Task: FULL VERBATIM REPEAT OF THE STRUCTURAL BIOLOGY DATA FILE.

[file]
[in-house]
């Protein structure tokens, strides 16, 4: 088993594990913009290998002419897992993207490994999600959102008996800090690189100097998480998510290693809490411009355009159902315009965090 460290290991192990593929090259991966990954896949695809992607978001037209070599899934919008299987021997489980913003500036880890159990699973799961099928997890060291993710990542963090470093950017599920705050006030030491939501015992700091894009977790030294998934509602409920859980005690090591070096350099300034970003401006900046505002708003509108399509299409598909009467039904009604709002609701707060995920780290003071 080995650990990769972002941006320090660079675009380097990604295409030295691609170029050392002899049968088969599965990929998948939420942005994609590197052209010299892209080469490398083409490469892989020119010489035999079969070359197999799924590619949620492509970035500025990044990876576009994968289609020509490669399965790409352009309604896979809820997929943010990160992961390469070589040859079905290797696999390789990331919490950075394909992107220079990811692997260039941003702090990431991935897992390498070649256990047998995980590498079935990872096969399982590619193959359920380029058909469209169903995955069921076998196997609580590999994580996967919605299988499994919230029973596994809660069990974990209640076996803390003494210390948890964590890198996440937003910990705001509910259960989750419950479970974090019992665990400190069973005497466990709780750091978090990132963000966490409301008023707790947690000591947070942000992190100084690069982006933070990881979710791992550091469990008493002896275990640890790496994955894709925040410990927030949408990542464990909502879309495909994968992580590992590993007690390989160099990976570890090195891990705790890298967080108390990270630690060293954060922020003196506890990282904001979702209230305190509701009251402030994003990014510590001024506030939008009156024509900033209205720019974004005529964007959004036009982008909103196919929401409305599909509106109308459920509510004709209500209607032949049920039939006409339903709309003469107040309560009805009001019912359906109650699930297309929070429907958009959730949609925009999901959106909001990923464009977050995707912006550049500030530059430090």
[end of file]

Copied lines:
[in-house]
């Protein structure tokens, strides 16, 4: 088993594990913009290998002419897992993207490994999600959102008996800090690189100097998480998510290693809490411009355009159902315009965090 460290290991192990593929090259991966990954896949695809992607978001037209070599899934919008299987021997489980913003500036880890159990699973799961099928997890060291993710990542963090470093950017599920705050006030030491939501015992700091894009977790030294998934509602409920859980005690090591070096350099300034970003401006900046505002708003509108399509299409598909009467039904009604709002609701707060995920780290003071 080995650990990769972002941006320090660079675009380097990604295409030295691609170029050392002899049968088969599965990929998948939420942005994609590197052209010299892209080469490398083409490469892989020119010489035999079969070359197999799924590619949620492509970035500025990044990876576009994968289609020509490669399965790409352009309604896979809820997929943010990160992961390469070589040859079905290797696999390789990331919490950075394909992107220079990811692997260039941003702090990431991935897992390498070649256990047998995980590498079935990872096969399982590619193959359920380029058909469209169903995955069921076998196997609580590999994580996967919605299988499994919230029973596994809660069990974990209640076996803390003494210390948890964590890198996440937003910990705001509910259960989750419950479970974090019992665990400190069973005497466990709780750091978090990132963000966490409301008023707790947690000591947070942000992190100084690069982006933070990881979710791992550091469990008493002896275990640890790496994955894709925040410990927030949408990542464990909502879309495909994968992580590992590993007690390989160099990976570890090195891990705790890298967080108390990270630690060293954060922020003196506890990282904001979702209230305190509701009251402030994003990014510590001024506030939008009156024509900033209205720019974004005529964007959004036009982008909103196919929401409305599909509106109308459920509510004709209500209607032949049920039939006409339903709309003469107040309560009805009001019912359906109650699930297309929070429907958009959730949609925009999901959106909001990923464009977050995707912006550049500030530059430090």